Foil Trim - how to get the balance right

A friend pointed out when I borrowed their big foil that I was too far forward. I moved WAY further back, and suddenly it felt balanced, and much more efficient. I then removed the little bit of tail shim, and it felt very fast, very easy to control, and very easy to pump, and able to go much slower. This surprised me as I felt that moving to the bigger foil it would have been obvious, but because of the huge lift, I was too far forward to compensate when going fast on waves.

This reminded me of the process of trimming an RC plane. To trim a plane, you start with weight too far forward, and then edge it back until the plane becomes hard to control (at the intended typical speed), then nudge it a tiny bit forward again to settle. Ideally once settled, it should fly without any stabiliser input (ie “shim”, but this isn’t fixed on a plane). Any stabiliser input is just unnecessary drag and should be avoided where possible.

If badly trimmed, both the foil and stab are working harder to lift you, and input to overcome this requires more effort. You have less glide. I think probably 95% of foilers including myself regularly are way forward of where they should be for pumping, which explains why they cannot link, why they cannot stay high on mast… Continual foot adjustments are probably the most important skill to develop to enable this.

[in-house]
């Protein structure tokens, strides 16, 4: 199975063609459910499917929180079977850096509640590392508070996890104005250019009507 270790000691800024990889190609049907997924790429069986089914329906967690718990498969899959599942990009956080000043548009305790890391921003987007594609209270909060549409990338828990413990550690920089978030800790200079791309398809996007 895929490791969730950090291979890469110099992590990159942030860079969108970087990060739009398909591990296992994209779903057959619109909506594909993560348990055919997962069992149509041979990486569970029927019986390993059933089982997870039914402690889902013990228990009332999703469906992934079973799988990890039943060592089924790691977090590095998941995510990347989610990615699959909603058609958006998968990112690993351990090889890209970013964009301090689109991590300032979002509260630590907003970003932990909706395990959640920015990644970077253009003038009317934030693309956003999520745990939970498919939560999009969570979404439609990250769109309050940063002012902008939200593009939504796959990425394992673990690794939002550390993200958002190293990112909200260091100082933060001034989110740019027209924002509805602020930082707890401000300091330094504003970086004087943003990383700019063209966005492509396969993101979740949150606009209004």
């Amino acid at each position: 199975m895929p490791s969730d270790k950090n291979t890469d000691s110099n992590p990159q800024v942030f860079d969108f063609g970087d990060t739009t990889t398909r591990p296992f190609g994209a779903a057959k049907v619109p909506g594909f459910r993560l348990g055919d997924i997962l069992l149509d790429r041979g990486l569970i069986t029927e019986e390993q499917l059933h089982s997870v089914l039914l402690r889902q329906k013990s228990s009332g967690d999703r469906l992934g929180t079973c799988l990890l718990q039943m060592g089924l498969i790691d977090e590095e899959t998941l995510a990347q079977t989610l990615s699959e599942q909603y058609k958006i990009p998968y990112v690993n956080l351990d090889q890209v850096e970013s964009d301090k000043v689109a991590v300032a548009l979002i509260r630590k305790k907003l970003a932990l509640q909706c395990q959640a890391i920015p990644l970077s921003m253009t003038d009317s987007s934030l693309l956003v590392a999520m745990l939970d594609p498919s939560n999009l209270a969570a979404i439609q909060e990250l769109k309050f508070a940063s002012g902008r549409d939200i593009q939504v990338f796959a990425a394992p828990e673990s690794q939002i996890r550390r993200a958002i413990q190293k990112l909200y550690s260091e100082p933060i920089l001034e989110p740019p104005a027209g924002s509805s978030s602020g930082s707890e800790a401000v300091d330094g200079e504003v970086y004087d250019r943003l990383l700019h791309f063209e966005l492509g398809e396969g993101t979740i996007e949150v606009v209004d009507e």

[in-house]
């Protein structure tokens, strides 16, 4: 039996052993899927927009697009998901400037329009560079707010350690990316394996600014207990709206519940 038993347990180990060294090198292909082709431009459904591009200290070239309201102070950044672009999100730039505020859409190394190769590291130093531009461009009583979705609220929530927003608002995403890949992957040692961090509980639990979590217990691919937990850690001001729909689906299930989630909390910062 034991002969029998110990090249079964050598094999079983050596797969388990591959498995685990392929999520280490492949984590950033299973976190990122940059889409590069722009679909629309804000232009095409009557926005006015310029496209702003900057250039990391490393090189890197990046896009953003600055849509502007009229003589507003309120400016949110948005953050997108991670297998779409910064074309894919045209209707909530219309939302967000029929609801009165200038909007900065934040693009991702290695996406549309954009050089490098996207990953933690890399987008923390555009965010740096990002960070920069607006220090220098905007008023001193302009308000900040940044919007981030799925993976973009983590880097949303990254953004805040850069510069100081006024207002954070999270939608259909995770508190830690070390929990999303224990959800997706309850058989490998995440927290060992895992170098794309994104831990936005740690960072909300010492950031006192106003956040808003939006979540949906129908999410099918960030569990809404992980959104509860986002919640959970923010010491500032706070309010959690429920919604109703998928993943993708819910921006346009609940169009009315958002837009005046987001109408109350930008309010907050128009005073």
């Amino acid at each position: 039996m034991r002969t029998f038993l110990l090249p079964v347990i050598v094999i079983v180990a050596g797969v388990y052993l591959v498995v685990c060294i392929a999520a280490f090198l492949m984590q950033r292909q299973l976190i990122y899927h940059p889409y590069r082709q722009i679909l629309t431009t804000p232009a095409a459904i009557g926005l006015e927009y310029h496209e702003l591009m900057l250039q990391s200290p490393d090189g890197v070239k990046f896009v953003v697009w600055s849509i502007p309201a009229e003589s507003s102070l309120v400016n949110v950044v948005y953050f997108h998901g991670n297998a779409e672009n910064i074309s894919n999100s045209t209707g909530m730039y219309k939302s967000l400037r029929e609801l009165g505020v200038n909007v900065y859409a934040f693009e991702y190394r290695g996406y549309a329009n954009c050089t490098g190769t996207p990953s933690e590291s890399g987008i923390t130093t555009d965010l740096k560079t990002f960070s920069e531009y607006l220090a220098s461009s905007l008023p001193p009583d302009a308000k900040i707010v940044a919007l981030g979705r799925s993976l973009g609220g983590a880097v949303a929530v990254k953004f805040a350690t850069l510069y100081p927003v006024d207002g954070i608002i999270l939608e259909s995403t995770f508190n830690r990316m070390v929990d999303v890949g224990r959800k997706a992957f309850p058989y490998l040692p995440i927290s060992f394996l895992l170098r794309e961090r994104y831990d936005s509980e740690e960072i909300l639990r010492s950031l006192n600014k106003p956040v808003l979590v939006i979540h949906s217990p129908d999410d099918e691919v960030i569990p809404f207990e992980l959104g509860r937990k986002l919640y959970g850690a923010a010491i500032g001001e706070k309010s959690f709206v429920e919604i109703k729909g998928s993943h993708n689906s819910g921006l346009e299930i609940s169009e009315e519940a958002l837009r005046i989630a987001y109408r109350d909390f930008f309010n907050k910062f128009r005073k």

Keen to hear what others think of this, what tradeoffs, etc.

@KDW as I know this is 100% your domain, would be keen to hear your thoughts. You mentioned that you can calculate the correct shim theoretically (in a podcast), I wonder how that assumes you are trimmed? Does it matter.

**Background reading on trim. **

CG vs lift explained. Afaik you can ignore the mast and board when thinking about this, and just think about the foil and where your weight is in relation. The mast only comes into it when pumping.

RC planes and how to trim

Note - best L/D important for racing, sink rate for staying on foil for hours

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